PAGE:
Mural painting process

Ever wanted to take on the exciting / daunting project of painting a mural? Me too! Know how to do it? Nope, neither did I… But after a bit of research and a lot of winging it, I did it! It may have taken a week of slaving away at the wall, some stiff muscles (oh, just you wait…) and a lot of patience, but now we have a cool personalised wall in our office space to stare at while tinkering away at the computer.

Materials: What you’ll need

  1. Paint colours: I chose 4 x Dulux interior low sheen colours in 250ml sample pots ($8 each with free tinting)
  2. 500ml white low sheen: for mixing lighter tints of each colour
  3. Tube of artist-quality acrylic paint: for outlines and details
  4. Painter’s tape: for masking off edges and painting straight lines
  5. Paint brushes: in a variety of sizes for large and detailed areas
  6. Plastic tubs with lids: for mixing/containing different colour tints
  7. Pencil + eraser: drawing grids and outlines
  8. Rulers + measuring tapes: for the fun maths-ing task of grid calculations. But next time I would definitely rather try the chalk line method
  9. Ladder: it is your best friend. Get acquainted
  10. Plastic drop sheet: unless you’d like paint all over your floors and skirting boards

Process: How to do it

1. Concept:
First decide what you want your mural to be of. Mine was inspired by our dog, Pippa and the cover artwork of Lofi hip hop mix – Beats to Relax/Study to. In retrospect, I’d definitely advise going for something simple and with not too many straight lines – they’re a monster, and require a lot of tape and patience.

2. Choosing your colours:
You’ll want to design your artwork around colours closest to the actual paints you’ll be using. I chose to go with Dulux interior paints, so with my colour palette in mind I went onto the Dulux website and screenshotted the swatches that matched what I wanted, pasted them into Photoshop and used the eyedropper tool to create my digital colour palette to work from.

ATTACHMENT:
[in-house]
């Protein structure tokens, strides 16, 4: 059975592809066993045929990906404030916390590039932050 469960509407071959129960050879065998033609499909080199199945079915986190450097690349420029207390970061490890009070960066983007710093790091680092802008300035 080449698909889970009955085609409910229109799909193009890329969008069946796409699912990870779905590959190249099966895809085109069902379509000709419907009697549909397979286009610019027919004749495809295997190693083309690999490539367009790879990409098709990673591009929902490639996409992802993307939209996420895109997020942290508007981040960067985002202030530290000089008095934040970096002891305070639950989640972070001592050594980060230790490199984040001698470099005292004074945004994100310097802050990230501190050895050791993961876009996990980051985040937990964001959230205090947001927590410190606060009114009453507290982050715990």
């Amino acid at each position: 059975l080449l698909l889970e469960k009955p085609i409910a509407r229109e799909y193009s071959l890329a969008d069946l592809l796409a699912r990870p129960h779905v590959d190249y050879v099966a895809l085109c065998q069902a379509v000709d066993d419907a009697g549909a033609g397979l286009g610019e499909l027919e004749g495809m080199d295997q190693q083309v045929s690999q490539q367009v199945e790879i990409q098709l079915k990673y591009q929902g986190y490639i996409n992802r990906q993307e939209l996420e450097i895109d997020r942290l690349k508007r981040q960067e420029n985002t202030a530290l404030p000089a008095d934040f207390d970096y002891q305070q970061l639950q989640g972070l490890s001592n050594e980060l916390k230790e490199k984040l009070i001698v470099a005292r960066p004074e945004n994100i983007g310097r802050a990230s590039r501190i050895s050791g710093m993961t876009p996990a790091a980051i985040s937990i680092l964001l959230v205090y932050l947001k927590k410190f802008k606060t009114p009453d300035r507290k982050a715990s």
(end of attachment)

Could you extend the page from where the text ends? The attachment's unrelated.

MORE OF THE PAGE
I then took the names and codes e.g. Very Cherry A40.1 to the hardware store, found the actual paint sample cards from the rack of second-guessing-your-colour-choices then at the paint counter asked for the colours to be mixed in 250ml sample pots. They only tint 1l tins or larger, which is quite pricey so by getting the sample pots made you save on money and avoid wasting paint. I got two pots of my two main colours mixed, and by the end of the mural I still had paint left over.

3. Wall prep, grid + outlines
Prep your walls – sand and wash them, prime if necessary. Tape off the skirting boards and edges of the wall.
Create a grid – both digitally and then on the wall in correct proportion, i.e. measure, measure, measure. I created my Photoshop document to the same dimensions of the wall, then divided it up into a grid. Transfer that grid onto the wall. Print out your design with the grids on it for reference then start drawing in the main components, square by square on to the wall. Continue.

4. Paint: 1st + 2nd coat
I went into this thinking that I’d have a marvellous painted finish with just one coat. So wrong. Much like painting a solid wall, it’s going to need at least two coats. Yes, that means painting all those little details I warned you about earlier… twice!

5. Paint: Outlines
If you’ve made it this far, then the worst is over and it’s time to transform the [still] ugly duckling into its full potential. Get a good small fine art quality brush for this. I had originally planned to use my darkest Dulux tone for outlines but quickly found out that that was not going to work. It lacked the darkness, quality and “run” I needed. So I found an artist-quality tube of acrylic (about $11) from the art shop in Mars Violet – a rich dark red-black tone. Perfect colour and final coverage – so only one layer did the trick.

A week later, and voila! DONE!

To watch the mural painting happening at lightening speed over a couple of days…


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